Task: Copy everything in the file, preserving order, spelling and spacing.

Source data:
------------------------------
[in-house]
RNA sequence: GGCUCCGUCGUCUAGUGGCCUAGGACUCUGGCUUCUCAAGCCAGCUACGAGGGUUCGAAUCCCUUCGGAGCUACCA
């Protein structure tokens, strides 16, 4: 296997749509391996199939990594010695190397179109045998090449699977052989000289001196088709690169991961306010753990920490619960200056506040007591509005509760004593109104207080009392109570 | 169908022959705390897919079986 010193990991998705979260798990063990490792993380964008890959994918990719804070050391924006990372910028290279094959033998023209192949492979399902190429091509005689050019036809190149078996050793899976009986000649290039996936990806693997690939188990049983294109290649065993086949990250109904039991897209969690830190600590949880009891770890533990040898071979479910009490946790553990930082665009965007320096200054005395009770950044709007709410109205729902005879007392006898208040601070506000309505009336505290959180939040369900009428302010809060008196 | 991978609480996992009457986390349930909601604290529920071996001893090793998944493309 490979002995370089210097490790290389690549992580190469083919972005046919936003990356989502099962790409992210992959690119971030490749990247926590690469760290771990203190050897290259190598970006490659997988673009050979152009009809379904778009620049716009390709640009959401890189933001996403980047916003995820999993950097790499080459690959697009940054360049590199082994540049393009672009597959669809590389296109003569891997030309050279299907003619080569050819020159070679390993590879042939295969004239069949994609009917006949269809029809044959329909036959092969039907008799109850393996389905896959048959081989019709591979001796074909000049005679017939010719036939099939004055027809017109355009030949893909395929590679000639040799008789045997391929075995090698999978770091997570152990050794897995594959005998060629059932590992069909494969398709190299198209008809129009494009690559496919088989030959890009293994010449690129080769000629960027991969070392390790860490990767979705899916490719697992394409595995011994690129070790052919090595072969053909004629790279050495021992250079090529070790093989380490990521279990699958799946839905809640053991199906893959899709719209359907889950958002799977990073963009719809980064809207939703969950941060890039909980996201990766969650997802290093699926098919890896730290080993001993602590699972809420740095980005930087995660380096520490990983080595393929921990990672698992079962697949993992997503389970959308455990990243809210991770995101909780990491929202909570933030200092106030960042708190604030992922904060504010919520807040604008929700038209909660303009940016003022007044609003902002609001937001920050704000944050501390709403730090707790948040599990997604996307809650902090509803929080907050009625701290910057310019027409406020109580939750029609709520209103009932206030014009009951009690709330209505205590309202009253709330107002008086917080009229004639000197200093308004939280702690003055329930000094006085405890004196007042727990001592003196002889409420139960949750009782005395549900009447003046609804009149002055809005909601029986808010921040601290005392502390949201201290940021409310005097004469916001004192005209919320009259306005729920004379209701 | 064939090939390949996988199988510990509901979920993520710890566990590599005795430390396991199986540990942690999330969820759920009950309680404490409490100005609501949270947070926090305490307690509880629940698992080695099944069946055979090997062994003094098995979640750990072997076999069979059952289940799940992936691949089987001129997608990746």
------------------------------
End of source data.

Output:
[in-house]
RNA sequence: GGCUCCGUCGUCUAGUGGCCUAGGACUCUGGCUUCUCAAGCCAGCUACGAGGGUUCGAAUCCCUUCGGAGCUACCA
């Protein structure tokens, strides 16, 4: 296997749509391996199939990594010695190397179109045998090449699977052989000289001196088709690169991961306010753990920490619960200056506040007591509005509760004593109104207080009392109570 | 169908022959705390897919079986 010193990991998705979260798990063990490792993380964008890959994918990719804070050391924006990372910028290279094959033998023209192949492979399902190429091509005689050019036809190149078996050793899976009986000649290039996936990806693997690939188990049983294109290649065993086949990250109904039991897209969690830190600590949880009891770890533990040898071979479910009490946790553990930082665009965007320096200054005395009770950044709007709410109205729902005879007392006898208040601070506000309505009336505290959180939040369900009428302010809060008196 | 991978609480996992009457986390349930909601604290529920071996001893090793998944493309 490979002995370089210097490790290389690549992580190469083919972005046919936003990356989502099962790409992210992959690119971030490749990247926590690469760290771990203190050897290259190598970006490659997988673009050979152009009809379904778009620049716009390709640009959401890189933001996403980047916003995820999993950097790499080459690959697009940054360049590199082994540049393009672009597959669809590389296109003569891997030309050279299907003619080569050819020159070679390993590879042939295969004239069949994609009917006949269809029809044959329909036959092969039907008799109850393996389905896959048959081989019709591979001796074909000049005679017939010719036939099939004055027809017109355009030949893909395929590679000639040799008789045997391929075995090698999978770091997570152990050794897995594959005998060629059932590992069909494969398709190299198209008809129009494009690559496919088989030959890009293994010449690129080769000629960027991969070392390790860490990767979705899916490719697992394409595995011994690129070790052919090595072969053909004629790279050495021992250079090529070790093989380490990521279990699958799946839905809640053991199906893959899709719209359907889950958002799977990073963009719809980064809207939703969950941060890039909980996201990766969650997802290093699926098919890896730290080993001993602590699972809420740095980005930087995660380096520490990983080595393929921990990672698992079962697949993992997503389970959308455990990243809210991770995101909780990491929202909570933030200092106030960042708190604030992922904060504010919520807040604008929700038209909660303009940016003022007044609003902002609001937001920050704000944050501390709403730090707790948040599990997604996307809650902090509803929080907050009625701290910057310019027409406020109580939750029609709520209103009932206030014009009951009690709330209505205590309202009253709330107002008086917080009229004639000197200093308004939280702690003055329930000094006085405890004196007042727990001592003196002889409420139960949750009782005395549900009447003046609804009149002055809005909601029986808010921040601290005392502390949201201290940021409310005097004469916001004192005209919320009259306005729920004379209701 | 064939090939390949996988199988510990509901979920993520710890566990590599005795430390396991199986540990942690999330969820759920009950309680404490409490100005609501949270947070926090305490307690509880629940698992080695099944069946055979090997062994003094098995979640750990072997076999069979059952289940799940992936691949089987001129997608990746």